vandalism

Anadolu Agency

SÃO PAULO — Protests in Brazil’s two biggest cities, São Paulo and Rio de Janeiro, calling for rises in public transport fares enacted earlier this week to be revoked, ended in violence on Friday.

In São Paulo, the event organised by Movimento Passe Livre (the Free Fare Movement, MPL) reunited up to 10,000 people, according to an Anadolu Agency correspondent at the scene. Police put the number at 5,000 by the end of the protest, while the MPL said 30,000 people had participated.

The crowd marched around the city centre in protest at the 50-centavo price hike, which increased single fares on bus, local train and metro services to R$3.50 (US$1.33).

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Anadolu Agency

SÃO PAULO – Damage of over US$1 million was wrought by acts of vandalism by Black Bloc elements during an anniversary march led by the MPL (Free Fare Movement) in the streets of São Paulo on Thursday evening.

As a major World Cup tie between England and Uruguay got underway on the other side of the city, the MPL-coordinated march gathered around 1,300 people in the city centre, according to military police figures.

Although it began peacefully, it ended in a major damage to at least 10 bank branches and a luxury car showroom.

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A protest against the World Cup held in the centre of São Paulo has ended in running battles with riot police and at least 260 protesters detained on Saturday evening.

Police say around 1,000 people took to the streets around the central República area of the city. A strong presence by both military and specialist riot police was visible throughout the event.

Police disperse protesters with tear gas and stun grenades. Photo by Ben Tavener.

Police disperse protesters with tear gas and stun grenades. Photo by Ben Tavener.

The protest began peacefully at around 5pm local time, but tensions had been high from the start – with a number of masked individuals in the crowds and a number bearing anarchy symbols.

See photos from the scene

By about 6:40pm a small number of protesters began to throw rubbish bins and glass objects at police, and vandalise a number of banks and other shops – graffitiing anti-World Cup and anti-capitalist slogans.

Streets were strewn with rubbish and some protesters were seen kicking telephone booths and bus stops.

Police responded with rounds of tear gas and stun grenades to disperse the crowds, and also detained around 260 people in a police “kettle” – a holding area where they were then taken to local police stations for processing.

A number of journalists covering the protests were detained in the first wave of kettling – some were released after around half an hour.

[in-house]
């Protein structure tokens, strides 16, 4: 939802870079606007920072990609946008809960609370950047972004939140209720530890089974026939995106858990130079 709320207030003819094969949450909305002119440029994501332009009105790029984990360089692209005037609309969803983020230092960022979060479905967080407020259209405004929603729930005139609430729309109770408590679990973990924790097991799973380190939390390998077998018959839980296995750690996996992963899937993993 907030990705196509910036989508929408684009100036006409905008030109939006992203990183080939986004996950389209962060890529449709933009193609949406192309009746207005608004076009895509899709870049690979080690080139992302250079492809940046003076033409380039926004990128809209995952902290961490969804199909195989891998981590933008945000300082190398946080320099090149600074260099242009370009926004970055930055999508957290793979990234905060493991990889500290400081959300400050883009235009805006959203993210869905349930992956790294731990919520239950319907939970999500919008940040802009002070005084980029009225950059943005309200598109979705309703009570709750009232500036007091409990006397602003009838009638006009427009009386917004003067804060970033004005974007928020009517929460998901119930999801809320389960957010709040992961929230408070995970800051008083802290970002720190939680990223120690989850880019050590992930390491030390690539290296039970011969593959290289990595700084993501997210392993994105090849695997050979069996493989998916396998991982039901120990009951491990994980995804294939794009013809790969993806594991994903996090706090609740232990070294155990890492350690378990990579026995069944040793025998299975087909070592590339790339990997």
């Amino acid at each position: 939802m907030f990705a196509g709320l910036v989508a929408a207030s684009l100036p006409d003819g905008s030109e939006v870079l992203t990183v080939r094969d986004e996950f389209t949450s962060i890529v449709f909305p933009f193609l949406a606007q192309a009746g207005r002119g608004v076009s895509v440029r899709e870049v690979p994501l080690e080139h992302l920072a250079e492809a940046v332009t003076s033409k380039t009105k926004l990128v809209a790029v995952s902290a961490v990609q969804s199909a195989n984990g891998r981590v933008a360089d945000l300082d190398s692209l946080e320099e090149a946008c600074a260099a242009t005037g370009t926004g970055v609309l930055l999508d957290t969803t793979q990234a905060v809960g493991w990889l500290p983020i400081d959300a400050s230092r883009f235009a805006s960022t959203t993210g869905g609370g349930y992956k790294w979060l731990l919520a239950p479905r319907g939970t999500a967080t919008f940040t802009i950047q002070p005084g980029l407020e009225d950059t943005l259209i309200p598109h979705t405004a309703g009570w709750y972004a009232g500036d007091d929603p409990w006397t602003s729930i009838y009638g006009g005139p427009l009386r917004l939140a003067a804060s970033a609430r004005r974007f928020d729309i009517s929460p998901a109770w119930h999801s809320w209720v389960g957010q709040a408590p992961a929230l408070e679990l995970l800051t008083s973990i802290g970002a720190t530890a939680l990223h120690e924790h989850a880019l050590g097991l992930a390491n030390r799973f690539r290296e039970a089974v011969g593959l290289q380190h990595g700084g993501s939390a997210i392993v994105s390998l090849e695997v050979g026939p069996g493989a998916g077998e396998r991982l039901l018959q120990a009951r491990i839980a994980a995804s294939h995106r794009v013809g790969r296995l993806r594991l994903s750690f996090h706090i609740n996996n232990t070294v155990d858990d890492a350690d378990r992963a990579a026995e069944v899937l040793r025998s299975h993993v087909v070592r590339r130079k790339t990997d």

Those in the police ring were told to keep their hands behind their backs and were forbidden from during their cell phones.

230 detained at World Cup protests

Police say they detained around 230 people at Saturday’s World Cup protests in São Paulo – including journalists. Photo by Ben Tavener.

After some time, both they and fellow protesters on the other side of police lines began calling for their immediate release.

Police had warned that they would pick out those likely to cause trouble and take them out of the protest in an operation using both martial art techniques and the kettling tactics.

UPDATE: All those arrested have now been released from police custody.

‘No World Cup’

Saturday’s protest, which had been organised on social media and was held under an ‘anti-World Cup’ banner, was in reality a continuation of the wave of mass protests seen in June last year, which saw over a million Brazilians take to the streets.

Protesters still have a long list of various grievances, including an end to what they see as gross public spending on international sporting events being held in Brazil to the benefit of a few, despite officials speaking regularly of the events’ legacy for the ordinary Brazilian.

The 2013 protests were initially sparked by an increase in public transport fares, and then diversifying into protests over the spending on the World Cup and Olympics, police brutality, government corruption and underfunding of public services.

Saturday’s protests, which included representation from a number of radical left-wing parties, saw placards and banners calling for an end to spending on the World Cup and corruption, and for better funding of the country’s public education and health systems.

The protests have been going on since last June, but the media stopped covering them,” 29-year-old student Thiago, from São Paulo, told Anadolu Agency.

We’re not so against the World up happening in Brazil but against the way it’s taking place. So much corruption, shameless corruption in front of our very faces.”

Twenty-four-year-old student Maria Ana, also from the city, told AA: “Things in this country only work for a very small number of élite people and all the other services for the mass are of terrible standard.”

Tonight’s protests was meant to be peaceful – we were just chanting our slogans, but the police were brutal and attacked us,” she continued.

However, despite police’s decisive response to aggression on Saturday night, their overall presence and tactics seemed to be better coordinated and restrained than in past protests covered by Anadolu.

Brazil will stage the World Cup in June and July in twelve cities around the country, all of which have seen protests at some stage since last June’s million-strong protest turnout.

Three of the twelve stadiums have yet to be delivered to FIFA despite a December deadline. Curitiba earned a last-minute reprieve last week after threats it could lose World Cup status altogether.

Story and video made for Anadolu Agency.